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I am pretty new to c++ but I am trying to set up a really simple c++ project. Below you can find the code so far. But what I am having trouble with is the math function p = n^2-8n+7;. Any suggestions how I could improve it??

#include <iostream>
#include <stdio.h> 
using namespace std;

int main() {

/* Variable Declaration */
int p,n,i;

for (n=0; n<100; n++) {

/* Math Function */
p = n^2-8n+7;

/* Check if prime */
for (i=2; i<p; i++) { 
    if (!(p%i)) break;
    else cout << "(" << n << "," << p << ");" << endl;


/* Ready */
share|improve this question
You should look at the differences between C++ math and calculator math. – chris Jul 22 '12 at 17:06
and how can i fix it ?? – Philipp Braun Jul 22 '12 at 17:07
It becomes apparent when you look through and realize C++ has no power operator, and does have a multiplication operator. – chris Jul 22 '12 at 17:08
Illustrates how easy it is to mix up elements of different languages with math operations. "8n" is math notation and "^" is raise to power in VB.NET, for example. – SChepurin Jul 22 '12 at 17:31
up vote 8 down vote accepted

You need to change



p = n * n - 8 *n + 7;

You are missing the * for multiplication and also instead of ^ you either need to mutliply two times or use pow function

share|improve this answer

To get square use n*n instead of n^2. ^ is the bitwise xor operator.

share|improve this answer
For completeness, there's an 8n in there being treated as the number 8 with n as a suffix. +1 if you add that part in. – chris Jul 22 '12 at 17:09
thanks it works – Philipp Braun Jul 22 '12 at 17:10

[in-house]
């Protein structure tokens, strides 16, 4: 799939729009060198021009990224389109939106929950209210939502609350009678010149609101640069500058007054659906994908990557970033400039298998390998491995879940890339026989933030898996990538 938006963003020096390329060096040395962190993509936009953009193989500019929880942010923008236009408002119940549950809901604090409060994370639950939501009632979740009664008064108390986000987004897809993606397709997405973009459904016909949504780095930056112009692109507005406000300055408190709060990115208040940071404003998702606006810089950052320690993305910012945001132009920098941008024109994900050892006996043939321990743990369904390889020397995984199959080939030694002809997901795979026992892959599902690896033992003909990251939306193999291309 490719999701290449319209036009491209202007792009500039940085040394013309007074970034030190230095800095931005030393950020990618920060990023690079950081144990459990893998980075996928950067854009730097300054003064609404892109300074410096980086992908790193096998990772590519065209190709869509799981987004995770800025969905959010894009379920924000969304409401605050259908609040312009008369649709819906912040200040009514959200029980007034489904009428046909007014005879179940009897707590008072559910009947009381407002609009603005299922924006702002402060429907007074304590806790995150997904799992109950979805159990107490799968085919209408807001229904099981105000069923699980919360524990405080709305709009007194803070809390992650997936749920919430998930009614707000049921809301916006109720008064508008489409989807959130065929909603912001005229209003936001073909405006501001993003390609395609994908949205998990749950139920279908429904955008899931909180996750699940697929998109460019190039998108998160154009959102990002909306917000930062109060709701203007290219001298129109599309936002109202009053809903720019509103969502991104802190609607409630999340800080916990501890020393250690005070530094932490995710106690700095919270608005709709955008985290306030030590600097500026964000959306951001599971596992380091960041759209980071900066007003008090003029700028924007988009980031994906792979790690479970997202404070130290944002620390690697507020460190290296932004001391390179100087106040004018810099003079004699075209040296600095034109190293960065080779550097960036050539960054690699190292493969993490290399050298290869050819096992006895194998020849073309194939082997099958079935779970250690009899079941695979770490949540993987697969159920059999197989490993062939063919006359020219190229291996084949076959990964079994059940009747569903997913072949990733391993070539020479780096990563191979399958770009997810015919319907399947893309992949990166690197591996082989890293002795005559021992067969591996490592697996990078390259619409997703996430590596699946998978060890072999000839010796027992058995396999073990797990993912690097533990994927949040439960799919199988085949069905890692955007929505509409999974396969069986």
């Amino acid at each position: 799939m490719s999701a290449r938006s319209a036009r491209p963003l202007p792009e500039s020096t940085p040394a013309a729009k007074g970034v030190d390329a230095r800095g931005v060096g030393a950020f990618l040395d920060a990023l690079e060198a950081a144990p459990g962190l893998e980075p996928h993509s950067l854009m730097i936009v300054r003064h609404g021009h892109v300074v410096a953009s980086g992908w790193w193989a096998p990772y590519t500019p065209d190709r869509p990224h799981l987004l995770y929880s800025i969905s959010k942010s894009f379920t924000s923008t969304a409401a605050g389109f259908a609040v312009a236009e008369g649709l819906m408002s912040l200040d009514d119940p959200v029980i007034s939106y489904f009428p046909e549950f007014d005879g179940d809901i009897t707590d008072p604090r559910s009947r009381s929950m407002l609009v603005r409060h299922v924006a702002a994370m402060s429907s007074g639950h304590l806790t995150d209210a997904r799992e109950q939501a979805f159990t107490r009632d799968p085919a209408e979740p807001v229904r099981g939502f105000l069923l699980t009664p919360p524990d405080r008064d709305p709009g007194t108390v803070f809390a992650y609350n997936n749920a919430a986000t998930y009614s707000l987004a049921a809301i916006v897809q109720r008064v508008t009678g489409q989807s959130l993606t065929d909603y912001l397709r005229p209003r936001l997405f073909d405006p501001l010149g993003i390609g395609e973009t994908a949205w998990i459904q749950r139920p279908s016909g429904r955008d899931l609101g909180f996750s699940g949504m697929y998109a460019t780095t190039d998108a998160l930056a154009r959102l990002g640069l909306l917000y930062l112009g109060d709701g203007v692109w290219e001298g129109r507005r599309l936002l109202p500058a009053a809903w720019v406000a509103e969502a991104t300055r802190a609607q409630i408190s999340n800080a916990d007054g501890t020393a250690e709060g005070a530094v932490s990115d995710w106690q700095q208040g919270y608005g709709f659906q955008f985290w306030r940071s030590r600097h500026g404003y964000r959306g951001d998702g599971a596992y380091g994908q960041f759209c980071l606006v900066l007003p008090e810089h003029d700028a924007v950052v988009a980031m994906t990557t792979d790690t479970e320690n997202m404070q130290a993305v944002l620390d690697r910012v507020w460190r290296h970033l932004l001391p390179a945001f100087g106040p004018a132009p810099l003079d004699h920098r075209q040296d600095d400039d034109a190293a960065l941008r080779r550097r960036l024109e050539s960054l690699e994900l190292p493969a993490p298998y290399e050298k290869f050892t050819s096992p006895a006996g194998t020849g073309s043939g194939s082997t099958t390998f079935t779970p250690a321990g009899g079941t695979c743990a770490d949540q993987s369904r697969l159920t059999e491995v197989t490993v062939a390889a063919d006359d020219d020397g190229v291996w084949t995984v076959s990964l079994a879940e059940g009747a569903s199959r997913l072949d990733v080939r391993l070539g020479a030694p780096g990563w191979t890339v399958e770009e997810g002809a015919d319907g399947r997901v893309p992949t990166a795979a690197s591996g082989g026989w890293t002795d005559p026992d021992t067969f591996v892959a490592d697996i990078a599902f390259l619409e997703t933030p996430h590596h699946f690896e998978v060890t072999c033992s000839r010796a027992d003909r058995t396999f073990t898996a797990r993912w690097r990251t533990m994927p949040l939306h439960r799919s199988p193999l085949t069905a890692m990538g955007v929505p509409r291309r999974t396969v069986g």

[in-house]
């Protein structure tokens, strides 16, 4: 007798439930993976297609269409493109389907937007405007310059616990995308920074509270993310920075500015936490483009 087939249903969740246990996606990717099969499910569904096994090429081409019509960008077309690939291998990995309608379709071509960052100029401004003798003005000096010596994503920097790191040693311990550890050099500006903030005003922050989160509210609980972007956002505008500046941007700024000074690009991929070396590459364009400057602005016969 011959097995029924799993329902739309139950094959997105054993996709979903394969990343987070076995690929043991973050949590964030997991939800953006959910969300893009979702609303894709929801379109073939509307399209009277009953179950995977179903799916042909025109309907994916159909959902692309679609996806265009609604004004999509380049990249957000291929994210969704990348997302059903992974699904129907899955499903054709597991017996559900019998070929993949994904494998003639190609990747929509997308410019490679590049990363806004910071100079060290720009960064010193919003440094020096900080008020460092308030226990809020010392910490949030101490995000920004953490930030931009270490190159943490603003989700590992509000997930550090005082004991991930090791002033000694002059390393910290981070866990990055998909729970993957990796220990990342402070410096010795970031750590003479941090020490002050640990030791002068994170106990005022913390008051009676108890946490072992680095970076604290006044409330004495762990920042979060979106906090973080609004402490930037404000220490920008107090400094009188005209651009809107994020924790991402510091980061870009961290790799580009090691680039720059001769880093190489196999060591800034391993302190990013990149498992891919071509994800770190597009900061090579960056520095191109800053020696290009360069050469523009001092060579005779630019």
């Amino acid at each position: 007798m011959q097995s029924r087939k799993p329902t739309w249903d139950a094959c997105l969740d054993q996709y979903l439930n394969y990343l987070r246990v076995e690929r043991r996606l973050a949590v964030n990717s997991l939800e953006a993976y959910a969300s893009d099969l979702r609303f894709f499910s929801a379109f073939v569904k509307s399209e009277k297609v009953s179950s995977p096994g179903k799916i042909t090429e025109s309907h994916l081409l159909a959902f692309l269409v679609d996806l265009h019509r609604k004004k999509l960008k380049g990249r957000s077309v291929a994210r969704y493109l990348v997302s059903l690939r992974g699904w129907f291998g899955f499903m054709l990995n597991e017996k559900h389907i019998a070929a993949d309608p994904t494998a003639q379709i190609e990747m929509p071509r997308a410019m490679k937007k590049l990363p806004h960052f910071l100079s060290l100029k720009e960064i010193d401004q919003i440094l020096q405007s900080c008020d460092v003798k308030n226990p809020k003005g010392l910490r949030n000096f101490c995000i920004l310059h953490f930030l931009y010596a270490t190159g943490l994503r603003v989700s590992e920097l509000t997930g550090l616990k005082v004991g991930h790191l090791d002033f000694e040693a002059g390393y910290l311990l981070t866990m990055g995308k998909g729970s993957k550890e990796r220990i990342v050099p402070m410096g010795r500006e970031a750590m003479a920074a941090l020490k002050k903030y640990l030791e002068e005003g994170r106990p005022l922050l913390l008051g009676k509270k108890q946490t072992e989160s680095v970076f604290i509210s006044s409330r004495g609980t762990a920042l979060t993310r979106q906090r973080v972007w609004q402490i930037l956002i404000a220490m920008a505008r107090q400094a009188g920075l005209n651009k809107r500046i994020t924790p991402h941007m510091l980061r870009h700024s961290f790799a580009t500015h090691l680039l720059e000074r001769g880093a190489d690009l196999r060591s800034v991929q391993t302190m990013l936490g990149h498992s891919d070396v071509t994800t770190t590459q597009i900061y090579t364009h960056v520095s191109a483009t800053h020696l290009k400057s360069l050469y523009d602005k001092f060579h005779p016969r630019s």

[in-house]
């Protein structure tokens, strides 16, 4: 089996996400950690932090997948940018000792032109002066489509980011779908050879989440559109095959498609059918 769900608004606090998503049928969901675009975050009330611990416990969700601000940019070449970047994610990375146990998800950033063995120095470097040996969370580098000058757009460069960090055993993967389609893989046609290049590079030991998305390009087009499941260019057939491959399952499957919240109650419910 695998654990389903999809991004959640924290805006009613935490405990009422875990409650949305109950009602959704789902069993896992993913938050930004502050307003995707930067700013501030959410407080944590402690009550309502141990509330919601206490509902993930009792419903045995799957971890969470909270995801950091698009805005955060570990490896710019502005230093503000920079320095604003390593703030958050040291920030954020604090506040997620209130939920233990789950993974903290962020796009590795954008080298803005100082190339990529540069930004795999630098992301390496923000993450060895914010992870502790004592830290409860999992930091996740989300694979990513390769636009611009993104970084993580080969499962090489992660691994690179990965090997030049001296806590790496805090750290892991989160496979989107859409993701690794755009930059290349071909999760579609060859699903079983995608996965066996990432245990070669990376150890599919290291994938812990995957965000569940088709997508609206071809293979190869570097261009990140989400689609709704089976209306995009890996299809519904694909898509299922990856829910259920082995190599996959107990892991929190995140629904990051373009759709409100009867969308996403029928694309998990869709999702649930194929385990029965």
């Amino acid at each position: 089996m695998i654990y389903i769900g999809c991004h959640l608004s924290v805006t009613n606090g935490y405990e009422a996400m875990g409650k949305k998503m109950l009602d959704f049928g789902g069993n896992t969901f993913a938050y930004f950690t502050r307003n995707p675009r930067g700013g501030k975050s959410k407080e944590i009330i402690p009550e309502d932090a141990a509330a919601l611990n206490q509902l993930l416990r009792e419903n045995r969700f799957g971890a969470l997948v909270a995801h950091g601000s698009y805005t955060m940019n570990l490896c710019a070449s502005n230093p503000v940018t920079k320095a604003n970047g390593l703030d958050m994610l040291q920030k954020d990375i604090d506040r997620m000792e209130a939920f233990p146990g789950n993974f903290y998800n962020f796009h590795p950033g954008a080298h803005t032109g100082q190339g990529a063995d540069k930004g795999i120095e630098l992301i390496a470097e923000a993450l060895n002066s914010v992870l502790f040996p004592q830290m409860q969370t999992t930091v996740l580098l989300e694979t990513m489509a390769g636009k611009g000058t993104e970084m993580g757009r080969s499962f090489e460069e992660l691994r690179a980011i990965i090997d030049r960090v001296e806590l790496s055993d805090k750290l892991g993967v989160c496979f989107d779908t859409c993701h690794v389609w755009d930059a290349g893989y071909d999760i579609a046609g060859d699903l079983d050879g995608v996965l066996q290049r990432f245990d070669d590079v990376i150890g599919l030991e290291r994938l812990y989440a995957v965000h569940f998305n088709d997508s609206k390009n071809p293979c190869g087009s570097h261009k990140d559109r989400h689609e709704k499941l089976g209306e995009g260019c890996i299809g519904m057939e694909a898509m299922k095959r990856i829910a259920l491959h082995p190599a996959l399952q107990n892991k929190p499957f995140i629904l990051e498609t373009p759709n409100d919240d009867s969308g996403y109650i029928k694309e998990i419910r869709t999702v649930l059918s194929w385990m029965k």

I missed that.. Thanks @chris – PermanentGuest Jul 22 '12 at 17:14

The operator ^ is not equal to potency, but rather the binary operator 'XOR'.

For n^2 either use (n*n) or, for higher potencies, the premade 'pow' function, which is described here:

For your example, that would be pow(n, 2); 8n doesn't work either, you need to write it fully as '8 * n'.

share|improve this answer
For square power, to save yourself typing and the world from global warming with wasting of CPU cycles in the expensive pow() function (what is usually paid with carbon dioxide on the atmosphere), you should just go with n*n. – lvella Jul 22 '12 at 17:14
@lvella Which is why I explicitely stated, that it's mainly for 'higher potencies', even though a plain 'for'-loop has the very same effect. I just meant to bring the existence of this function to his attention. – ATaylor Jul 22 '12 at 17:16
I would not expect pow(n, 2) to actually result in a call to pow. – Puppy Jul 22 '12 at 17:39

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